Well, maybe it won’t be to you, but it was to me. I’m talking about a comparison I made while driving to Asheville recently: a comparison between my pedestrian family car – an ’06 Accord (Don’t laugh, it’s nearly paid for, damn it.) – and what I saw on the road: a mid-eighties Jeep Grand Wagoneer. It was A Stunning Contrast in Complexity and Other Thoughts.
Now, you might be asking yourself “So what? You’re comparing two vehicles that are at least 20 years apart. In fact, that Grand Wagoneer could probably go into a bar and buy a beer if it was a person.” I’d respond by saying you’re correct. But then I started looking up statistics about both vehicles. Frankly, I was a bit surprised.
But first, a bit of level setting. The Grand Wagoneer is a 4 x 4; an SUV that existed right around the time SUVs became popular, but not like the SUVs that have come since. It was rugged, utilitarian and with just enough in creature comforts to not be totally barbaric. The modern family sedan? Comfortable, quiet and with performance that’s just good enough to not be boring. But it does have features you couldn’t get in a Grand Wagoneer, or if you could, you’d have to hand over your first-born. And that’s totally unacceptable, especially from your first-born’s perspective.
The modern family sedan is also remarkably close in length and width to the Grand Wagoneer. I thought the two were about the same size when we were on the road, but I needed to confirm that after the drive. Turns out, I was right about most of the dimensions, with the exception of the weight. But I can tell you the Accord weighs about 50% more than it did in the late 80s.
Why? Because of the new features and comforts, of course. The airbags. The CD changers. The other features like power mirrors, windows and door locks which were around then but are now almost ubiquitous in a family car.
And a lot of those things run on processors with embedded code. In fact, a new Mercedes S-class uses more lines of code than either the space shuttle, the new Joint Strike Fighter, or the Boeing 787 Dreamliner. That. Is. Stunning. No other description would be apt for it.
But then that got me thinking: are more lines of code necessarily better? Is more complexity in anything better? If your answer is “no”, you appear to be right. I found this post from The Agile Executive and was drawn to the graph, which is below:
This graph is a regression looking to answer the question I posed. As you can see, quality tends to decrease while size – measured in thousands of lines of code (KLOC) – increases. It makes sense: the more complicated you make the system, the more chances of breakdowns, the more time spent in break-fix status (something breaks, take the system down and fix it, retest, then send everyone on their merry way), in short, it just makes things more complex than they already are.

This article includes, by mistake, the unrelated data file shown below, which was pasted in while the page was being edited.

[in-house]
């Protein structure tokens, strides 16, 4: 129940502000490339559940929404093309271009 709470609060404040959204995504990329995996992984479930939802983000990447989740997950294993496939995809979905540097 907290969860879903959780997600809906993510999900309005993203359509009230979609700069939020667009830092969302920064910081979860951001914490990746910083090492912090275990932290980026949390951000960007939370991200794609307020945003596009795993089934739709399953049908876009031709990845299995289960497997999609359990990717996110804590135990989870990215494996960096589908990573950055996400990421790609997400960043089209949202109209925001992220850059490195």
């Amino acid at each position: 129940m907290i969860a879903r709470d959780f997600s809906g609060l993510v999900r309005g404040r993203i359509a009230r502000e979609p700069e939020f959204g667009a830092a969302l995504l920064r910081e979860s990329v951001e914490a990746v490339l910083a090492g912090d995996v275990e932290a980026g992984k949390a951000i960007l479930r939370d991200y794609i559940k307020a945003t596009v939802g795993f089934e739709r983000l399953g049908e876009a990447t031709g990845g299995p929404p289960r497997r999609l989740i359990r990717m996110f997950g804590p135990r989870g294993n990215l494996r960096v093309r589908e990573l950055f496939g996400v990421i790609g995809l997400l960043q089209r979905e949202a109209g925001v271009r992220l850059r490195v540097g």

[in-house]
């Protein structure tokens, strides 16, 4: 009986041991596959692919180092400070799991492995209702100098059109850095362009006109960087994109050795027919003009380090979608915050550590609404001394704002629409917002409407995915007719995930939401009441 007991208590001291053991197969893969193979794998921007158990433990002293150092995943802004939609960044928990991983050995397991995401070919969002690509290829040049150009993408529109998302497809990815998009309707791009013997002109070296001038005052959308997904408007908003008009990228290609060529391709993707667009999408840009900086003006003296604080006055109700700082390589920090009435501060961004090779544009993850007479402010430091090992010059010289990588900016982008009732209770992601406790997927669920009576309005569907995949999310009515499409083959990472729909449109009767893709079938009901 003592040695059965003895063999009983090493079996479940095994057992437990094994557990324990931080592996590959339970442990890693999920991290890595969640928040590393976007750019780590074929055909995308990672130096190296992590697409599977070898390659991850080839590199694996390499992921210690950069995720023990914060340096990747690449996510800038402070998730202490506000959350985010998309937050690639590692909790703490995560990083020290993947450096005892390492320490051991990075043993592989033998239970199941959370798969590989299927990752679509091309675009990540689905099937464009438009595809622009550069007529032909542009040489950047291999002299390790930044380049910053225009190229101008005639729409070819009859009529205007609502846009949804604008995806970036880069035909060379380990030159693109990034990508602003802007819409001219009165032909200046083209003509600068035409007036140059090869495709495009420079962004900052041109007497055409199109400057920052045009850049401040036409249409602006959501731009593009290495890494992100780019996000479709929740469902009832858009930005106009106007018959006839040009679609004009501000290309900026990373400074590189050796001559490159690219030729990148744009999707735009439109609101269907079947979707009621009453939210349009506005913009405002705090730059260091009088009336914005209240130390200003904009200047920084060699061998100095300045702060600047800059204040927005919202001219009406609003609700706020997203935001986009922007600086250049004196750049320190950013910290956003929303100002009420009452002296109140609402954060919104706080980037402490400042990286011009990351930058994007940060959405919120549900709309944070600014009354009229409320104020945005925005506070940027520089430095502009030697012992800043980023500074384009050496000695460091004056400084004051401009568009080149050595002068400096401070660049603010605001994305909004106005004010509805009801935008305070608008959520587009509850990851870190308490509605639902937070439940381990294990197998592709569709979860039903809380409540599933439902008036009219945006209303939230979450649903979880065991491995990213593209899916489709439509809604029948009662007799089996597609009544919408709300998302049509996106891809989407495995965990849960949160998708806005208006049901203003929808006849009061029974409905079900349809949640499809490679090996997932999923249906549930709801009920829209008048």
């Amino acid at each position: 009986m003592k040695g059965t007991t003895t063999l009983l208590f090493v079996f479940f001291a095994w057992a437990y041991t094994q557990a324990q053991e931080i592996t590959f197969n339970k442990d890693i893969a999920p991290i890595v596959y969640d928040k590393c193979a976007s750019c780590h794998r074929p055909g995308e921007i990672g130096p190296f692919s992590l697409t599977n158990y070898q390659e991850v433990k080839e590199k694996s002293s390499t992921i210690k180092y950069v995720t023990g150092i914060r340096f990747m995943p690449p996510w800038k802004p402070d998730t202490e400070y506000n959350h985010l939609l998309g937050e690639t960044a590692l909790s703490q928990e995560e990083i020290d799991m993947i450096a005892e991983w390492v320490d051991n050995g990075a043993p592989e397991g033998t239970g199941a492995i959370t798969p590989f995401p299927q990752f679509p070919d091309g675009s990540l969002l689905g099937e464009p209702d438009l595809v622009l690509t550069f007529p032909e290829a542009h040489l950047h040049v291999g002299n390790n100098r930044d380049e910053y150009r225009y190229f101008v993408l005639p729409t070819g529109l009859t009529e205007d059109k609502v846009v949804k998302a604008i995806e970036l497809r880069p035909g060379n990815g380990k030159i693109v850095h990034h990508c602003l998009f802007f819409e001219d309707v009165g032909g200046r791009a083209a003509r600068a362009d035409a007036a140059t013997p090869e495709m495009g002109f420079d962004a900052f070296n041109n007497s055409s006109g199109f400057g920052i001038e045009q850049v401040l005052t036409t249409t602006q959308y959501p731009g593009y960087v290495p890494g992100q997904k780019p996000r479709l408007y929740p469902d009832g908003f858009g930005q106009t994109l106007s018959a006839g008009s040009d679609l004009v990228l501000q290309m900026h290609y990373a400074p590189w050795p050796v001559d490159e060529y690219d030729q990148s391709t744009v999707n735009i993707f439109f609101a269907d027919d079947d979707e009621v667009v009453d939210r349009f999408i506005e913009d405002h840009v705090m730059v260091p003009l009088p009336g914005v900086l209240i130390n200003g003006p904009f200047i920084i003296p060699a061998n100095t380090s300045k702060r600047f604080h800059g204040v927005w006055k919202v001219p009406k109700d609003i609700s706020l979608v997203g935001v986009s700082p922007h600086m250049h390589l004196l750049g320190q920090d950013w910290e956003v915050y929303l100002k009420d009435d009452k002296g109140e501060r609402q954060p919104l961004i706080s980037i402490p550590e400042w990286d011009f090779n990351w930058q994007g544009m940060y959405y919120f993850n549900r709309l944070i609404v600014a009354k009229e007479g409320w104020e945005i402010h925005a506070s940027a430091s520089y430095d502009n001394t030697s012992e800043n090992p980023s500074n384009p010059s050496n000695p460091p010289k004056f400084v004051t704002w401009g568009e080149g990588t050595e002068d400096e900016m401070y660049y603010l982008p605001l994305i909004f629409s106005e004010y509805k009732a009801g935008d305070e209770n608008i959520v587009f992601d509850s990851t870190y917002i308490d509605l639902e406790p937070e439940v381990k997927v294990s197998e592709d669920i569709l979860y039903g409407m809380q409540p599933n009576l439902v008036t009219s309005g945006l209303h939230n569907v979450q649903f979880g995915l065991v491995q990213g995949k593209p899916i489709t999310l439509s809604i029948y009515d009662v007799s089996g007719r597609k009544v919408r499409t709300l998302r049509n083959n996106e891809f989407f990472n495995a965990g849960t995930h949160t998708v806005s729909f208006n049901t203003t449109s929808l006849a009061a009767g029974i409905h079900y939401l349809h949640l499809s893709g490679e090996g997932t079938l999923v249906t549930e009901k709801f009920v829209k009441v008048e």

Health care reform? Dodd-Frank? The tax code? No Child Left Behind? How complicated are the rules we’re supposed to abide by? How is anyone expected to reasonably enforce them? Will these actually make our lives better? I’d say no because if they did, we’d be happy to leave well enough alone and be done with it. Our legislators would essentially be doing “mops and brooms” rulemaking: fine tuning law already on the books. But apparently there are enough squeaky wheels out there who are so unhappy with the current frameworks of well, everything that they must say something loud and proud to get noticed and force someone to take action. To try and be placated, somehow.
But systems don’t work that way. There are always inclusions and exclusions and you aren’t going to please everyone all the time. That’s just the way it is. And while I thought about this in terms of public policy, the same also can be applied to other systems as well. Corporate policies & procedures and trading/portfolio management systems for investing could be thought of this way, too.
So what should we do about it? I don’t know for certain, but it seems like folks out there want, perhaps yearn for, simplicity again. That means pulling back from things. It means filtering out the static and finding the essence. It can also mean learning to do less, but doing it better. Having more for the sake of having more doesn’t seem to have the answers we’re looking for.
But that doesn’t mean I want to trade in my family sedan for a Grand Wagoneer…